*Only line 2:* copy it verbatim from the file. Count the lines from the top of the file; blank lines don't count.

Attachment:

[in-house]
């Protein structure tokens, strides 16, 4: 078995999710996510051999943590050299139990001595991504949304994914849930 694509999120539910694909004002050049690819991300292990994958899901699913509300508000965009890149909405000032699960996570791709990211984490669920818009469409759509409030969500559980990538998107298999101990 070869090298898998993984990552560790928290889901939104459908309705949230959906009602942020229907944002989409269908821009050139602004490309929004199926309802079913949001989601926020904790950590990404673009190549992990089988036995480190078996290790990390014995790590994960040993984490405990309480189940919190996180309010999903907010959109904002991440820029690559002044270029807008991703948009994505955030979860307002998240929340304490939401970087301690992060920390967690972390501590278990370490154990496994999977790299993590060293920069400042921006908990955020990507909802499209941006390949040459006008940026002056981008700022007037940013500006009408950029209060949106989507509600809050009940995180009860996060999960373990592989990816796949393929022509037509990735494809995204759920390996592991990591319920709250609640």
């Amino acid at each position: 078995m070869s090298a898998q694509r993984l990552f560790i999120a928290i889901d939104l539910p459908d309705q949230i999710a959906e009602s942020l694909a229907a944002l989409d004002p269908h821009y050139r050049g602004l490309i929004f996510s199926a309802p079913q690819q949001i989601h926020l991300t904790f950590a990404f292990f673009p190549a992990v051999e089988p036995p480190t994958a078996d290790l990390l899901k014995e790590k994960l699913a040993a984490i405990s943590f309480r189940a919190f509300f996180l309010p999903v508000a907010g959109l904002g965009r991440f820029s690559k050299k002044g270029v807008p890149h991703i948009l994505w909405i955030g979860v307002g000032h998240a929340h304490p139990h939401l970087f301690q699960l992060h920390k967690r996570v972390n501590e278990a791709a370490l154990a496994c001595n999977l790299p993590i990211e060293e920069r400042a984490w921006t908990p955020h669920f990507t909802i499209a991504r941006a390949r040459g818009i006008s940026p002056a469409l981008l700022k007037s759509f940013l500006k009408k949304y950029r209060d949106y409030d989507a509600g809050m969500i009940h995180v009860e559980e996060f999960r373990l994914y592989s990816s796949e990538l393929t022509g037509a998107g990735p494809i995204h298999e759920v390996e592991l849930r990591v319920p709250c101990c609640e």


């Protein structure tokens, strides 16, 4: 078995999710996510051999943590050299139990001595991504949304994914849930 694509999120539910694909004002050049690819991300292990994958899901699913509300508000965009890149909405000032699960996570791709990211984490669920818009469409759509409030969500559980990538998107298999101990 070869090298898998993984990552560790928290889901939104459908309705949230959906009602942020229907944002989409269908821009050139602004490309929004199926309802079913949001989601926020904790950590990404673009190549992990089988036995480190078996290790990390014995790590994960040993984490405990309480189940919190996180309010999903907010959109904002991440820029690559002044270029807008991703948009994505955030979860307002998240929340304490939401970087301690992060920390967690972390501590278990370490154990496994999977790299993590060293920069400042921006908990955020990507909802499209941006390949040459006008940026002056981008700022007037940013500006009408950029209060949106989507509600809050009940995180009860996060999960373990592989990816796949393929022509037509990735494809995204759920390996592991990591319920709250609640």